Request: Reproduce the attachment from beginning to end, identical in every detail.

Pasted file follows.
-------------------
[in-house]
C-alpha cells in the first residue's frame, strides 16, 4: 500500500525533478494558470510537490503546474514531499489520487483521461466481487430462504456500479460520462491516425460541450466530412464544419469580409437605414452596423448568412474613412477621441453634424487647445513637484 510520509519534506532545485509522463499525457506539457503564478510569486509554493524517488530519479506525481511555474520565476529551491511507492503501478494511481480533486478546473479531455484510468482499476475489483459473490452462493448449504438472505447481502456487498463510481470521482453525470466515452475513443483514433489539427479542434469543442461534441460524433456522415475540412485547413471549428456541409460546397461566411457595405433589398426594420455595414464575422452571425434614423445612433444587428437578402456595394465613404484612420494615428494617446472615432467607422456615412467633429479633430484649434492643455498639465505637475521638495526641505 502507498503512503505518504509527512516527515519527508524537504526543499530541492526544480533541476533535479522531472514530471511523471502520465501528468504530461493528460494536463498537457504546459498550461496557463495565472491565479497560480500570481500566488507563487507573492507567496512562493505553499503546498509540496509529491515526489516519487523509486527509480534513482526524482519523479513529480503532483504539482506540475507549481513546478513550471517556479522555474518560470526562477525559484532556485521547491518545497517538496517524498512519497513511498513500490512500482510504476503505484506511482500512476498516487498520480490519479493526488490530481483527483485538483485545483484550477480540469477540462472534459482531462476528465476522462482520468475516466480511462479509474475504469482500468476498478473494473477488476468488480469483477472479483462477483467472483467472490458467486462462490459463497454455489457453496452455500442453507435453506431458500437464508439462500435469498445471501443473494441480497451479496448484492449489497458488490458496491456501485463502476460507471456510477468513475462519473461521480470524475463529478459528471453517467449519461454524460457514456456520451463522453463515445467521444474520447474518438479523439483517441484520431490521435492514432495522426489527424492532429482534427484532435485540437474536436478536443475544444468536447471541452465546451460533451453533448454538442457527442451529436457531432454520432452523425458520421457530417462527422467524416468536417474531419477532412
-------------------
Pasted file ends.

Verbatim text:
[in-house]
C-alpha cells in the first residue's frame, strides 16, 4: 500500500525533478494558470510537490503546474514531499489520487483521461466481487430462504456500479460520462491516425460541450466530412464544419469580409437605414452596423448568412474613412477621441453634424487647445513637484 510520509519534506532545485509522463499525457506539457503564478510569486509554493524517488530519479506525481511555474520565476529551491511507492503501478494511481480533486478546473479531455484510468482499476475489483459473490452462493448449504438472505447481502456487498463510481470521482453525470466515452475513443483514433489539427479542434469543442461534441460524433456522415475540412485547413471549428456541409460546397461566411457595405433589398426594420455595414464575422452571425434614423445612433444587428437578402456595394465613404484612420494615428494617446472615432467607422456615412467633429479633430484649434492643455498639465505637475521638495526641505 502507498503512503505518504509527512516527515519527508524537504526543499530541492526544480533541476533535479522531472514530471511523471502520465501528468504530461493528460494536463498537457504546459498550461496557463495565472491565479497560480500570481500566488507563487507573492507567496512562493505553499503546498509540496509529491515526489516519487523509486527509480534513482526524482519523479513529480503532483504539482506540475507549481513546478513550471517556479522555474518560470526562477525559484532556485521547491518545497517538496517524498512519497513511498513500490512500482510504476503505484506511482500512476498516487498520480490519479493526488490530481483527483485538483485545483484550477480540469477540462472534459482531462476528465476522462482520468475516466480511462479509474475504469482500468476498478473494473477488476468488480469483477472479483462477483467472483467472490458467486462462490459463497454455489457453496452455500442453507435453506431458500437464508439462500435469498445471501443473494441480497451479496448484492449489497458488490458496491456501485463502476460507471456510477468513475462519473461521480470524475463529478459528471453517467449519461454524460457514456456520451463522453463515445467521444474520447474518438479523439483517441484520431490521435492514432495522426489527424492532429482534427484532435485540437474536436478536443475544444468536447471541452465546451460533451453533448454538442457527442451529436457531432454520432452523425458520421457530417462527422467524416468536417474531419477532412